So, it's very nice to see that this actually works, that with very little facilitation from our side you amongst yourself can produce these kinds of documents of that quality and you can translate them into the six languages, which we in New York always have problems doing, honestly, because it's a very expensive exercise for us.

 

 

So, I'm taking this message back to my director and to my division.  I'm also taking the message back that it would be a very good idea, and I have fully endorsed that to link the work of the NRIs somehow to the development in general.  To bring this to a forum, maybe to bring it to the SDI, for em, sigh in technology forum, and I will go back to New York and discuss this.  Because I think you as a group are actually a very good best practice for (?) whatever cooperation.

 

 

Then, in terms of support, so I've heard and it's nice to hear from (?) that they have dedicated funds from what I'm understanding for traveling people and participate and allow people to participate in national IGFs.

 

 

We do not have that much funding, as you know, and I say Arnold's comment that he wants us to use this really, really great contribution by the Netherlands for these kinds of purposes and the message is loud and clear and understood.  We do have, however, for those of you who have had looked at the project document of the current phase of the IGF, we have actually for seen funding for capacity building, and specifically for focusing on regional national IGFs.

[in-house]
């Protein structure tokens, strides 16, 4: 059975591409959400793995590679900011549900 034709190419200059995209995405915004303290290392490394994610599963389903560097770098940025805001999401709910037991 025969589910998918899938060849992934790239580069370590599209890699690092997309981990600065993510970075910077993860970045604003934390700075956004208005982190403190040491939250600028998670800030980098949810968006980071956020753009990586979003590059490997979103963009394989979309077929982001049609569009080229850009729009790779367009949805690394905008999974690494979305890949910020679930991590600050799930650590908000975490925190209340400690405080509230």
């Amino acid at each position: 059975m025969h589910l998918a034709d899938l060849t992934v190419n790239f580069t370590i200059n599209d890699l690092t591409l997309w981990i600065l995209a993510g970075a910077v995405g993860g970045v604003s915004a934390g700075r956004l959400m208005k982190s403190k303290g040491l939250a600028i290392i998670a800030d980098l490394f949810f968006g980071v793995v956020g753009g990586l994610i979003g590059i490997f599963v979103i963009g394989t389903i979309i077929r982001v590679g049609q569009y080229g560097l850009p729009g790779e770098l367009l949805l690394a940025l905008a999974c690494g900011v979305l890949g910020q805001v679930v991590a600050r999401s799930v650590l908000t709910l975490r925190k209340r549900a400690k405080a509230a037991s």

(Captioning will conclude in three minutes)

 

 

>> What we also put in there is that this should come up upon

 

 

request.  So, we would encourage you, maybe through your

 

 

governments, and I hear that there is always -- that could

 

 

potentially be a problem of being visible vis-a-vis the

 

 

government.  So, if you and your government would request support

 

 

from the IGF secretariat, we can definitely look into funding

 

 

these kind of activities.

 

 

This is not a donor's meeting and if it would a donor meeting people would likely accuse me of sounding lying a broken record.  We do not have sufficient funds.  If you, somehow, consider our main fundraisers, if you can convey the message to your governments that this initiative needs support and it can be generated through us, it can go directly to you, please let us know, please convey this message, and then make sure that we can have, and we can support you.  I mean, definitely beyond more support.